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Against asbestos


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Against asbestos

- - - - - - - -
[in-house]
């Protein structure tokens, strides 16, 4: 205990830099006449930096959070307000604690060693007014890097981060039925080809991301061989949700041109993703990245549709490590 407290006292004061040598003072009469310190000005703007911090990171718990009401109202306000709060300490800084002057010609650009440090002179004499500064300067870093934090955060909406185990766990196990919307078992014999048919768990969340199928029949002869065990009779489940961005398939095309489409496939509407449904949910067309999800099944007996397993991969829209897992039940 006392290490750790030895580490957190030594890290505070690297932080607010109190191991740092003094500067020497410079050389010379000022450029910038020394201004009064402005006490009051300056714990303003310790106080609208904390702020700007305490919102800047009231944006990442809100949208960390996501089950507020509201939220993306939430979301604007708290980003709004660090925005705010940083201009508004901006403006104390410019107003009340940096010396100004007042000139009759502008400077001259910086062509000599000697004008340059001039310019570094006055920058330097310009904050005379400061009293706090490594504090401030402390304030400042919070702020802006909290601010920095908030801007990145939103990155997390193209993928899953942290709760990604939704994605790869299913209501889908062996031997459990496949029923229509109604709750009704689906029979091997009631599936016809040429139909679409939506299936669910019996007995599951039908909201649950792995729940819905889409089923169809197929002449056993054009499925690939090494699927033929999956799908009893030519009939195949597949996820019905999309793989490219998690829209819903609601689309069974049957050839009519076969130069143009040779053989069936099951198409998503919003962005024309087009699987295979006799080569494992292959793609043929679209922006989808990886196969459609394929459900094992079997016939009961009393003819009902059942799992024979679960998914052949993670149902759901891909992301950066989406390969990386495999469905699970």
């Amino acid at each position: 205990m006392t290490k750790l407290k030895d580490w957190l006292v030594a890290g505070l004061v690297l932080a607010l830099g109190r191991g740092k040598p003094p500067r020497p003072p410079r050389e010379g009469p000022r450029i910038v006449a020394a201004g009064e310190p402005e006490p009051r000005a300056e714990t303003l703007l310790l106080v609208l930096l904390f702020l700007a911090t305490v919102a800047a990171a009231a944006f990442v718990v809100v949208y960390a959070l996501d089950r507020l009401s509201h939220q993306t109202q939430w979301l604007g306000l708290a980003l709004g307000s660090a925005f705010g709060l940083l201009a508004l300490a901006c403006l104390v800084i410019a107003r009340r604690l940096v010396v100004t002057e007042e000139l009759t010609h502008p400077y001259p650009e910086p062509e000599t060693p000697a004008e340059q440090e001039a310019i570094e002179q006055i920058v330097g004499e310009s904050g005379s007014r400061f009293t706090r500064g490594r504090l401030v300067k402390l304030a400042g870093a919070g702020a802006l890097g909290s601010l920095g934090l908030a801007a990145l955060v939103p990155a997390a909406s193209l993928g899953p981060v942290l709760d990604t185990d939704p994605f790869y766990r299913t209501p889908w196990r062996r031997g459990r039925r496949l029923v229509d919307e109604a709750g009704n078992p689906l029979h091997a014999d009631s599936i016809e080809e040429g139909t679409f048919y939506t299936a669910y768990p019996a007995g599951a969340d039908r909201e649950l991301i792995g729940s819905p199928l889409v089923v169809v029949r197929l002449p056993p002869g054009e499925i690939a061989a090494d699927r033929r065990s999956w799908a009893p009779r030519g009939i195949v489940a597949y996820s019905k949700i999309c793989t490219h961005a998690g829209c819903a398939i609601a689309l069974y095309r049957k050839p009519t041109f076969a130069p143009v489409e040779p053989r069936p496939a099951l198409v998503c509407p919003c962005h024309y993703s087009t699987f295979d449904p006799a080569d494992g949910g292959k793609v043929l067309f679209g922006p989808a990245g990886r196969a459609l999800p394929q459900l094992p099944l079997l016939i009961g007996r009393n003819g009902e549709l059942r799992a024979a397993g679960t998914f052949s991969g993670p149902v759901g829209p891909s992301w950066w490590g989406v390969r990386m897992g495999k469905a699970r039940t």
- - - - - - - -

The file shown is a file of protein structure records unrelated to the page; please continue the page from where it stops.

1. 1. Asbestos remains B.C.’s number one occupationalWorkSafeBCWork SafeBC UPDATE disease killer.Asbestos campaign aims tohalt deadly exposuresE xposure to asbestos, a known carcinogen, is B.C.’s number In March 2011, Scott Nielsen, WorkSafeBC director of litigation, one occupational disease killer. Every year, 50 B.C. sought a contempt of court order from the B.C. Supreme Court workers die needless and often painful deaths because and asked that Moore serve time in jail for failing to stop doingthey’ve inhaled asbestos-contaminated air on the job. business.And, since 1972, the number of workers with asbestos-related While employers have received WorkSafeBC penalties forclaims has continued to climb. infractions relating to asbestos, the resulting jail sentence forA part of WorkSafeBC’s campaign against asbestos exposure Moore marks the first such sentence for an employer convicted ininvolves educating workers and employers about the dangers of a civil case.exposure — which still poses a threat on many construction sites, In the meantime, WorkSafeBC has developed a website to provideparticularly those requiring the demolition of older homes and education and resources relating to asbestos. The site outlinesbuildings. where to find asbestos, how to handle it safely, how to preventAnd while many employers are aware of the stringent requirements asbestos exposure, and what to do if you suspect you or someonedesigned to protect workers from asbestos exposure, workers you know has been exposed to asbestos.across the province continue to report exposures — exposures that For more information about WorkSafeBC’s efforts to raisemight take decades to develop into disease. awareness about the dangers of asbestos exposure, visitA more recent case associated with asbestos took place on 24 of this year, when the B.C. Supreme Court sentencedArthur Moore of AM Environmental, an asbestos and demolitioncontractor, to 60 days in jail for contempt of a court order.WorkSafeBC prevention officers found that Moore employed youngand vulnerable workers — some as young as 14 years old — toremove asbestos-contaminated drywall from homes without propersafety training or protective equipment. Moore falsified labcertificates to indicate homes were clear of asbestos and reportedlytold young workers to “run” if WorkSafeBC visited the jobsite. Scott Nielsen,Despite fines, stop work orders, and Supreme Court restraining WorkSafeBC directororders, Moore continued to expose his employees to asbestos. of litigation WorkSafe Magazine March / April 2012 13